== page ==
Thanks for dropping by, Jeff. In the same way that your post was not aimed at denigrating blogs, I hope you realise that I’m having a crack at Twitter users. Actually I do think that Twitter’s rise can be linked to the increased capabilities of mobile technologies where a Tweet can be easily sent from just about anywhere. Blogging is painful to do in this format – tapping out this comment on my iPod Touch is a bit on the tedious side and the inclusion of links and embedded multimedia is something best done on a fuller sized computer or laptop. As for where traffic is coming from on my blog, I really don’t know. To get traffic via Twitter, I would have to be Tweeting each new blog post which I don’t do very much at all.

    I would go so far as to say that to be a productive Twitted user takes as much effort as maintaining a blog – there are those who happily take from others but sharing means pushing ideas and fresh resources in equal proportion to gleefully benefitting from the wisdom of your network.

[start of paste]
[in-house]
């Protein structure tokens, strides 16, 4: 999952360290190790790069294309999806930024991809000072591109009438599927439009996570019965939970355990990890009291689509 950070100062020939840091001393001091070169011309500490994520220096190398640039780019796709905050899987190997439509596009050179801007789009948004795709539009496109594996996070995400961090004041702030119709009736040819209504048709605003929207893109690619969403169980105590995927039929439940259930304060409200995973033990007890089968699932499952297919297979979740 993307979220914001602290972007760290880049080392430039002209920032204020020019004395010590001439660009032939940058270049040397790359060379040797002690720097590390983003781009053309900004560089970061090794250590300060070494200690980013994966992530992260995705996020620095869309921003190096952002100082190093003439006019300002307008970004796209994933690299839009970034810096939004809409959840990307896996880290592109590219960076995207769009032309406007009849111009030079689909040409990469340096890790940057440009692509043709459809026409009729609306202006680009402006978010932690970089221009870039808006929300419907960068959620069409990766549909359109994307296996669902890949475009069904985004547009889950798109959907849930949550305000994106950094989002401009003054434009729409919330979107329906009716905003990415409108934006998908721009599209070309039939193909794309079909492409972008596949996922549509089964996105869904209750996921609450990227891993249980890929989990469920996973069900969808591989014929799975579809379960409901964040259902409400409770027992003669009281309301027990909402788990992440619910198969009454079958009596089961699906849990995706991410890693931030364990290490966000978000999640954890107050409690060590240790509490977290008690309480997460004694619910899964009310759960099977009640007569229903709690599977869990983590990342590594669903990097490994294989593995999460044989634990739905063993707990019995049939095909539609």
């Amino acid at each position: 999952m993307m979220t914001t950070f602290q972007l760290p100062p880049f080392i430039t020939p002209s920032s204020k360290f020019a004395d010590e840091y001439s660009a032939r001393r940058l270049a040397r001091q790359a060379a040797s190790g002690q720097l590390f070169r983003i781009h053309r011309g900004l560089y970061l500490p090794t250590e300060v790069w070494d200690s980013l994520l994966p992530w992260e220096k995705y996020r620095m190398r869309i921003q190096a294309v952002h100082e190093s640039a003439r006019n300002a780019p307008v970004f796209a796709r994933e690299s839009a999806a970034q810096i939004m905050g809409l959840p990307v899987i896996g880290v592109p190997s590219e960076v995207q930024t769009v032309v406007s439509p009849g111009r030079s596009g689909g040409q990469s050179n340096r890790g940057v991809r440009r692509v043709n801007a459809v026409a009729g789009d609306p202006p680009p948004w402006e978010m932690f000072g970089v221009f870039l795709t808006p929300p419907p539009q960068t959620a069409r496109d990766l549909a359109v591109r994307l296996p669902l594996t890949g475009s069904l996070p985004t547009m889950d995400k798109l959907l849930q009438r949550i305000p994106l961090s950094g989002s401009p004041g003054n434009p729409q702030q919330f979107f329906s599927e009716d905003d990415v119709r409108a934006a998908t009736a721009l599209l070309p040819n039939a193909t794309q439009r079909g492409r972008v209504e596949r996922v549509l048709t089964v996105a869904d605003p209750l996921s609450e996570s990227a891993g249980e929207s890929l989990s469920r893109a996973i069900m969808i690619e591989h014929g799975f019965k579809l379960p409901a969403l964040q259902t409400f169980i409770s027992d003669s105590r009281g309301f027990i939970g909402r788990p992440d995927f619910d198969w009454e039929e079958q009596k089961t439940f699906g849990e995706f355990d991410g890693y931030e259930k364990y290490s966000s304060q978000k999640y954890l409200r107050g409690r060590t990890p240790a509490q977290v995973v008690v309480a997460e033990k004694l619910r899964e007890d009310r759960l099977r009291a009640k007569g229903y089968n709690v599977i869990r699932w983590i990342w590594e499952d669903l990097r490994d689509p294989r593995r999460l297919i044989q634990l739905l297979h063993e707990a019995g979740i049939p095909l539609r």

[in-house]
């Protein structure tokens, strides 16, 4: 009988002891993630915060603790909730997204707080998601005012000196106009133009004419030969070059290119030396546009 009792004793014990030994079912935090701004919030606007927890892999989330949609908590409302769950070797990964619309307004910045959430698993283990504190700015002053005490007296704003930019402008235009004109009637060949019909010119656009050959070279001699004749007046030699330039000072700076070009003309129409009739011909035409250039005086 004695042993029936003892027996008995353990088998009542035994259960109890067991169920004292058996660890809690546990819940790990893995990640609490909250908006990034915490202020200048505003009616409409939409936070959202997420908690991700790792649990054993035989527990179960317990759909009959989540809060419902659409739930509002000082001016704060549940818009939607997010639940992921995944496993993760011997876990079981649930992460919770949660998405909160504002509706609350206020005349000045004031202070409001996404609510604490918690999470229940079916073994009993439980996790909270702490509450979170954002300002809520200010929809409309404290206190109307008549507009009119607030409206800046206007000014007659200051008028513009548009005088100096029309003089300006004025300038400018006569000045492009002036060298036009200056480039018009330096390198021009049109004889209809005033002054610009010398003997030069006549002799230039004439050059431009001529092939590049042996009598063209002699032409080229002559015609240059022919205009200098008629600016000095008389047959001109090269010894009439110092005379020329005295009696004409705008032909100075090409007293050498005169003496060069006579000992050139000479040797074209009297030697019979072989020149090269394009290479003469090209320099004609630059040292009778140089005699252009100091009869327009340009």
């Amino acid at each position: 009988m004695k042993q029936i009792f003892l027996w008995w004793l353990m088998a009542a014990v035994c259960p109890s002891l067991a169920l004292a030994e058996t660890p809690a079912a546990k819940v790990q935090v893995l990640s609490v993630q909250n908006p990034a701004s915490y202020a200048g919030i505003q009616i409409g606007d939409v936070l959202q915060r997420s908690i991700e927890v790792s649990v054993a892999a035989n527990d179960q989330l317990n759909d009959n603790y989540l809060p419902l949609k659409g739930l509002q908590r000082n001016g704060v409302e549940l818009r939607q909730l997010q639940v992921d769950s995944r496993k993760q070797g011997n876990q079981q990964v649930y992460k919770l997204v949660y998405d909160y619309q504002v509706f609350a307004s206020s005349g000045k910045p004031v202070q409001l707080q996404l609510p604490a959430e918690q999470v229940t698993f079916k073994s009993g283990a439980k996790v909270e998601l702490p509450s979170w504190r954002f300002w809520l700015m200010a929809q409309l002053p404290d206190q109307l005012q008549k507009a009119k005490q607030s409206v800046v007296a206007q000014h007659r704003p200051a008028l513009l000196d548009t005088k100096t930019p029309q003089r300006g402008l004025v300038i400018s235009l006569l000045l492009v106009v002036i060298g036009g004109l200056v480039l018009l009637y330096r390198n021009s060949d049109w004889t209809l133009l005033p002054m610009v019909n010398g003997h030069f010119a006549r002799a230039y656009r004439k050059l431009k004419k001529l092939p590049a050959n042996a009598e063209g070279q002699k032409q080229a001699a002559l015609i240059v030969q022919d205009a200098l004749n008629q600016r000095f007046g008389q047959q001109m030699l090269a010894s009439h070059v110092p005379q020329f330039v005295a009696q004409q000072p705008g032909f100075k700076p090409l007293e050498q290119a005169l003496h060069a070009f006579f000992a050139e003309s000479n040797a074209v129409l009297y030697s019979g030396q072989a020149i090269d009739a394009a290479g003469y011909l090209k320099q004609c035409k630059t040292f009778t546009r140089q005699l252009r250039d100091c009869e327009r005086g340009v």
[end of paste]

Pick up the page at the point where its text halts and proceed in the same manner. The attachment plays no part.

Reply
  5. Penny Ryder

    Great conversation happening here, guys. I’ve noticed a decline in comments at my blog in the last couple of months, but I’m not sure what it really amounts to! Maybe I’ve written enough posts now that people think of me as an ‘it’ rather than another person that they can connect with. Maybe it’s the Twitter factor. I don’t tweet every post, but I am aware that my visits spike for the ones that I do.